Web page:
Marketing goals are generally understood to mean the result that is to be achieved with the help of the marketing mix instruments. As a rule, a company pursues several marketing goals that are interrelated.
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Definition / explanation
A manageable marketing goal requires an exact definition and concretization with regard to content, time frame and degree of target achievement. It must be operationalizable - that is, understandable - accessible and verifiable.
Ideally, the goals complement and support each other, but in reality there are often conflicting relationships between goals. That is, the achievement of a marketing goal by the Marketing mix is only possible at the expense of someone else. Prioritizations are then required. Different types of marketing goals can be distinguished.
Strategic and operational marketing goals
Strategic Marketing Goals - Strategic marketing goals pursue a fundamental, long-term oriented goal that is of central importance for the company - for example the development of new markets or new target groups.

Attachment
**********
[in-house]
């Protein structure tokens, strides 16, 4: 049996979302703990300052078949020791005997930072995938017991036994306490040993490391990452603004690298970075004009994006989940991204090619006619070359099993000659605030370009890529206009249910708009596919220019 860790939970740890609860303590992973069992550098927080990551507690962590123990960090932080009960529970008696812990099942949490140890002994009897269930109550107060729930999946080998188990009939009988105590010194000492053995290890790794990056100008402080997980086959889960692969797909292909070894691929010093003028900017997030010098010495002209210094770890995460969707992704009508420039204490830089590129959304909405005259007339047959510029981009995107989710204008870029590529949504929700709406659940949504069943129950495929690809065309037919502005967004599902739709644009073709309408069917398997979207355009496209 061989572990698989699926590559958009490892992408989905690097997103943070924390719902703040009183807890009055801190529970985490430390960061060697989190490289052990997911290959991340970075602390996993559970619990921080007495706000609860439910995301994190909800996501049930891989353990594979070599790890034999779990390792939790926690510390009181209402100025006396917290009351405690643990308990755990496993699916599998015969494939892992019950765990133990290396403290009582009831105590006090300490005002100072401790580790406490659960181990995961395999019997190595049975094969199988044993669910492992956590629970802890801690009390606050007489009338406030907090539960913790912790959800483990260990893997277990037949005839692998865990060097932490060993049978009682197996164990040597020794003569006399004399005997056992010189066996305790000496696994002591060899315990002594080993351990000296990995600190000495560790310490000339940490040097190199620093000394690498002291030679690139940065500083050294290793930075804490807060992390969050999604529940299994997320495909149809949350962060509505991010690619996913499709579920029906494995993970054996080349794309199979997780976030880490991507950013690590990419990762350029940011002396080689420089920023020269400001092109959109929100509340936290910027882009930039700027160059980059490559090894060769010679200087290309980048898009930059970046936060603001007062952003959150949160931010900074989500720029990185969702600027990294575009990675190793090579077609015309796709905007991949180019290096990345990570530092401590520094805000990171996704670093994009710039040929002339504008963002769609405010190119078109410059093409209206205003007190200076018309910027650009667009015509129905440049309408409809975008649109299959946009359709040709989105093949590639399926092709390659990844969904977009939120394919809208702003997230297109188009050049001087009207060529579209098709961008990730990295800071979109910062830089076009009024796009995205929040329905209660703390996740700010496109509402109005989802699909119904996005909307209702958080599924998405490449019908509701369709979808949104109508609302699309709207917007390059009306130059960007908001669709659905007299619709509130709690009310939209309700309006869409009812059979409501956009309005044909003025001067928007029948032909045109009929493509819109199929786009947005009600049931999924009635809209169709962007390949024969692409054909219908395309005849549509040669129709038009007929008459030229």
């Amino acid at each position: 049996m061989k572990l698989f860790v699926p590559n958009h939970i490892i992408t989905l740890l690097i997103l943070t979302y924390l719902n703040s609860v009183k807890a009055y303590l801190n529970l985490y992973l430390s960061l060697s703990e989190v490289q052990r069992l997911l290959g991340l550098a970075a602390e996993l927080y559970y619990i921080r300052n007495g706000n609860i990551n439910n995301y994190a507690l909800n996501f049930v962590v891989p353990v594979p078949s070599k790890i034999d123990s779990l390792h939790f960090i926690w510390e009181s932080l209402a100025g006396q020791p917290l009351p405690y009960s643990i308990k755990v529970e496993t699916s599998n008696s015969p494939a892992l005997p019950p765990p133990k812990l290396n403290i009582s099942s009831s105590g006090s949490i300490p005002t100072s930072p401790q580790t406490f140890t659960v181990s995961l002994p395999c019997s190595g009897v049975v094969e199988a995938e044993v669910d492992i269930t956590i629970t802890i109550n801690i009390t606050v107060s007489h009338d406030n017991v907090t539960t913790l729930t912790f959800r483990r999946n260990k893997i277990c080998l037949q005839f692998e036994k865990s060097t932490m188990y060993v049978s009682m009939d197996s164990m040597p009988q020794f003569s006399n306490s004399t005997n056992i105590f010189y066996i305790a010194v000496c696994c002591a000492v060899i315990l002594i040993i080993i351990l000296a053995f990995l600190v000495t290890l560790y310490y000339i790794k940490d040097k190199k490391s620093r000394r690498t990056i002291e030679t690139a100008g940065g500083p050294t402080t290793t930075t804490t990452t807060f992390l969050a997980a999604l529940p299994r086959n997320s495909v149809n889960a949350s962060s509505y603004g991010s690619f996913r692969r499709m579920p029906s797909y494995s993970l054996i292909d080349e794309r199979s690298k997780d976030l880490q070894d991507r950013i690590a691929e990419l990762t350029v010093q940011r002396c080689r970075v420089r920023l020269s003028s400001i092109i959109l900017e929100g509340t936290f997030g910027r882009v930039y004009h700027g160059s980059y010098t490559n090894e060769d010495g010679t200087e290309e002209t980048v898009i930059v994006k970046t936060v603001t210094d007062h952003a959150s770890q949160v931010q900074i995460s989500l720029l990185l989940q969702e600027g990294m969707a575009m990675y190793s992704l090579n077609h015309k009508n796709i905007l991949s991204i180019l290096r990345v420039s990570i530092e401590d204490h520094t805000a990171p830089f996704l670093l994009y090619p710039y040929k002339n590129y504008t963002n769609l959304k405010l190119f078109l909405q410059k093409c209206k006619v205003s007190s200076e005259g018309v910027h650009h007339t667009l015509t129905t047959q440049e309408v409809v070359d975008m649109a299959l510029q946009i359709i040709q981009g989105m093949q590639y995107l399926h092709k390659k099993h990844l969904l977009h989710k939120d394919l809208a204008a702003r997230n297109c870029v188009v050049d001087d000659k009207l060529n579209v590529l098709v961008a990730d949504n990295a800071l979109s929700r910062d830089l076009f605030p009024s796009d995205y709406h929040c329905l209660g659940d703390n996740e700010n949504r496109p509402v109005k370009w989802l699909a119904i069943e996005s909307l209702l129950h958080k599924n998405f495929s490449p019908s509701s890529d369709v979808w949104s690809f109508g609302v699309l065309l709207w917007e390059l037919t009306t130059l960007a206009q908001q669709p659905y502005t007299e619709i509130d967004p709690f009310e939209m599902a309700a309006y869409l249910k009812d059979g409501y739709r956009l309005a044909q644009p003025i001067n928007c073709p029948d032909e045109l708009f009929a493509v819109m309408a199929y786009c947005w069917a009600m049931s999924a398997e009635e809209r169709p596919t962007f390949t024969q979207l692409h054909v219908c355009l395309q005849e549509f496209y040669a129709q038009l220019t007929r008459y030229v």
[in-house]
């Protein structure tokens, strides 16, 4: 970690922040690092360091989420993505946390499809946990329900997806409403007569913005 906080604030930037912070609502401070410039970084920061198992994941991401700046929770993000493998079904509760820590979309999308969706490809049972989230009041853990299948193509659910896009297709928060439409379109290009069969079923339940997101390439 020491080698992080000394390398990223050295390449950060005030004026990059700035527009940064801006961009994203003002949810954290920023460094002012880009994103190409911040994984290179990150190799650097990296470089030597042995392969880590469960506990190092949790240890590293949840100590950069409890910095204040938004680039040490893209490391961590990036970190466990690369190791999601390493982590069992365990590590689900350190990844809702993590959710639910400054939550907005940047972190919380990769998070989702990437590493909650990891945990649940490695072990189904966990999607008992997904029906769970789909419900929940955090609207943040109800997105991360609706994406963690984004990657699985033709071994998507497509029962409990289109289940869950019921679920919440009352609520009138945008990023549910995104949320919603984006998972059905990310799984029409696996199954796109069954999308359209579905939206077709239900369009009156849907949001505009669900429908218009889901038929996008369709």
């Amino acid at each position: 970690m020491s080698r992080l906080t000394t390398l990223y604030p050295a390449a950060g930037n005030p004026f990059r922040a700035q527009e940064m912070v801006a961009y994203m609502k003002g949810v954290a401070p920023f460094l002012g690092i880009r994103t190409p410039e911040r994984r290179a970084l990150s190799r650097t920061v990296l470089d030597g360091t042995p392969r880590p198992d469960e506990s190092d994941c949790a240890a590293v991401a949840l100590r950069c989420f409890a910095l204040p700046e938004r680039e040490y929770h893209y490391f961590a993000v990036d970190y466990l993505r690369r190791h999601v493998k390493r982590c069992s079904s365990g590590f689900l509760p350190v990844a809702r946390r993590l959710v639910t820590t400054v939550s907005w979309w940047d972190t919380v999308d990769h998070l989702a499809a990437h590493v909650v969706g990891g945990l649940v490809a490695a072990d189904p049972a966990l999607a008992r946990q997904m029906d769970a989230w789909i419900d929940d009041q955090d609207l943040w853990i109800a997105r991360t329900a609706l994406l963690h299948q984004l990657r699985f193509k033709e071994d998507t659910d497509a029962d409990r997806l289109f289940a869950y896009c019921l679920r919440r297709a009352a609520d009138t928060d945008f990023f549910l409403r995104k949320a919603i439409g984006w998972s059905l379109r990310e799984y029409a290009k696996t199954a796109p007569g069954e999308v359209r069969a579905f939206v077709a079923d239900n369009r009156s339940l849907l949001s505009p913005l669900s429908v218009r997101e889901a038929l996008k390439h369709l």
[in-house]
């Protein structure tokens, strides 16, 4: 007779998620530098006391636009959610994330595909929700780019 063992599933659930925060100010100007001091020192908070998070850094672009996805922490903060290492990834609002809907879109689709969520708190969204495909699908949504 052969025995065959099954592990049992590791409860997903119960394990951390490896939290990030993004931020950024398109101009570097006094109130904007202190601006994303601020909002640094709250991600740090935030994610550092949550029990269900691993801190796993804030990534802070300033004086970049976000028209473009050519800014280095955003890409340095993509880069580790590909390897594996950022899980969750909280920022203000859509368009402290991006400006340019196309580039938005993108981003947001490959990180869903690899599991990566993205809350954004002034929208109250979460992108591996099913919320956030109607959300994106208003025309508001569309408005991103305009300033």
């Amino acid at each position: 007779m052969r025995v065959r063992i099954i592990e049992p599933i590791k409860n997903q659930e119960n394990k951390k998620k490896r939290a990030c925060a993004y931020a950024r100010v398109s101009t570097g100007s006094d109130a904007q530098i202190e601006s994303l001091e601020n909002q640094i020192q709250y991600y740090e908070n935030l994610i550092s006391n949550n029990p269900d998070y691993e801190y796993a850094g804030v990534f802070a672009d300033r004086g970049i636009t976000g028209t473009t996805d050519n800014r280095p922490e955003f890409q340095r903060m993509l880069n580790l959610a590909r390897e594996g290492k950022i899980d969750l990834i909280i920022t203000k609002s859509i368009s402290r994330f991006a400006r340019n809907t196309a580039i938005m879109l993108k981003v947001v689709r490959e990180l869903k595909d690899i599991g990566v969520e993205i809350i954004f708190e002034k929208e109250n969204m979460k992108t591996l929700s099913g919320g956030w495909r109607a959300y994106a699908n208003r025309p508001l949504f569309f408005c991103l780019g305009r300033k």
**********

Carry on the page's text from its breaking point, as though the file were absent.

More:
Operational marketing goals - Operational or tactical marketing goals, on the other hand, tend to be short-term oriented and subordinate to the strategic goals.
There is usually a clear hierarchy of goals between strategic and operational marketing goals.
Quantitative and qualitative marketing goals
Quantitative marketing goals - Quantitative marketing goals can be measured in terms of numbers or values. Typical examples of this are sales, profit, cost or market share targets. They can be used very well for controlling purposes because the degree of target achievement can be easily determined here.
Qualitative marketing goals - In contrast, this is more difficult with qualitative marketing goals. Often they can only be described. Qualitative marketing goals relate, for example, to service, image or level of awareness.